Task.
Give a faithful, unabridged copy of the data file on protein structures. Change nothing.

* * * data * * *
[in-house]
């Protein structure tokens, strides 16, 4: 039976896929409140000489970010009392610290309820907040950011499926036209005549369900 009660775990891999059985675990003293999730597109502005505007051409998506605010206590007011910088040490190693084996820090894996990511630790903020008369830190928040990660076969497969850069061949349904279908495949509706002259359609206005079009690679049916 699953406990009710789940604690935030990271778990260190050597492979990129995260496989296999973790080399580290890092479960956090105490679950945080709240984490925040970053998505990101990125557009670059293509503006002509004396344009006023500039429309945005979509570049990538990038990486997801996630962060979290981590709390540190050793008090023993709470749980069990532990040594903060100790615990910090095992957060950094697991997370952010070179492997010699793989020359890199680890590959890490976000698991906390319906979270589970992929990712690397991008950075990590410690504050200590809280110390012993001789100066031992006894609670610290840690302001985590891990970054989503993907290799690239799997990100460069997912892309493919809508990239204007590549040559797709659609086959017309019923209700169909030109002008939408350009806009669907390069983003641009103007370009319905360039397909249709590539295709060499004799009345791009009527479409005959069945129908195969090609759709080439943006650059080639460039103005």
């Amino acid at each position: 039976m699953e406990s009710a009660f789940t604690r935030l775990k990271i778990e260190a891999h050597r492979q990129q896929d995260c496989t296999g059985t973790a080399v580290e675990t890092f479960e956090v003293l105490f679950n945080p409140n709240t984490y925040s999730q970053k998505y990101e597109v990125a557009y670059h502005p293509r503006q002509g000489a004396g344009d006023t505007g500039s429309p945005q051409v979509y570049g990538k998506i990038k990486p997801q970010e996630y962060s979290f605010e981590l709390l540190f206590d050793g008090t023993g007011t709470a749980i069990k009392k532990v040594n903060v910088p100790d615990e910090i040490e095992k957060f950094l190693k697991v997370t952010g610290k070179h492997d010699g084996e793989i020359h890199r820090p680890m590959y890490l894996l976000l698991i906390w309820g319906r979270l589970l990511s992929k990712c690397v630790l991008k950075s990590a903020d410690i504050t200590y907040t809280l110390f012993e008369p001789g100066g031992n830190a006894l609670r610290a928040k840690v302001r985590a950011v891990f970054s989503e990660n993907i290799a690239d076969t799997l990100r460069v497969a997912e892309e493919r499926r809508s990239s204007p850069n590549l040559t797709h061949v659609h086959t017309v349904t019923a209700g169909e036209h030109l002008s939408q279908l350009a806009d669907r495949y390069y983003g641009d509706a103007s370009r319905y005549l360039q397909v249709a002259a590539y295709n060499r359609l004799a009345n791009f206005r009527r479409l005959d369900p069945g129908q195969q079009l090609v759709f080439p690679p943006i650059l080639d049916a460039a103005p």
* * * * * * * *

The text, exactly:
[in-house]
């Protein structure tokens, strides 16, 4: 039976896929409140000489970010009392610290309820907040950011499926036209005549369900 009660775990891999059985675990003293999730597109502005505007051409998506605010206590007011910088040490190693084996820090894996990511630790903020008369830190928040990660076969497969850069061949349904279908495949509706002259359609206005079009690679049916 699953406990009710789940604690935030990271778990260190050597492979990129995260496989296999973790080399580290890092479960956090105490679950945080709240984490925040970053998505990101990125557009670059293509503006002509004396344009006023500039429309945005979509570049990538990038990486997801996630962060979290981590709390540190050793008090023993709470749980069990532990040594903060100790615990910090095992957060950094697991997370952010070179492997010699793989020359890199680890590959890490976000698991906390319906979270589970992929990712690397991008950075990590410690504050200590809280110390012993001789100066031992006894609670610290840690302001985590891990970054989503993907290799690239799997990100460069997912892309493919809508990239204007590549040559797709659609086959017309019923209700169909030109002008939408350009806009669907390069983003641009103007370009319905360039397909249709590539295709060499004799009345791009009527479409005959069945129908195969090609759709080439943006650059080639460039103005």
């Amino acid at each position: 039976m699953e406990s009710a009660f789940t604690r935030l775990k990271i778990e260190a891999h050597r492979q990129q896929d995260c496989t296999g059985t973790a080399v580290e675990t890092f479960e956090v003293l105490f679950n945080p409140n709240t984490y925040s999730q970053k998505y990101e597109v990125a557009y670059h502005p293509r503006q002509g000489a004396g344009d006023t505007g500039s429309p945005q051409v979509y570049g990538k998506i990038k990486p997801q970010e996630y962060s979290f605010e981590l709390l540190f206590d050793g008090t023993g007011t709470a749980i069990k009392k532990v040594n903060v910088p100790d615990e910090i040490e095992k957060f950094l190693k697991v997370t952010g610290k070179h492997d010699g084996e793989i020359h890199r820090p680890m590959y890490l894996l976000l698991i906390w309820g319906r979270l589970l990511s992929k990712c690397v630790l991008k950075s990590a903020d410690i504050t200590y907040t809280l110390f012993e008369p001789g100066g031992n830190a006894l609670r610290a928040k840690v302001r985590a950011v891990f970054s989503e990660n993907i290799a690239d076969t799997l990100r460069v497969a997912e892309e493919r499926r809508s990239s204007p850069n590549l040559t797709h061949v659609h086959t017309v349904t019923a209700g169909e036209h030109l002008s939408q279908l350009a806009d669907r495949y390069y983003g641009d509706a103007s370009r319905y005549l360039q397909v249709a002259a590539y295709n060499r359609l004799a009345n791009f206005r009527r479409l005959d369900p069945g129908q195969q079009l090609v759709f080439p690679p943006i650059l080639d049916a460039a103005p």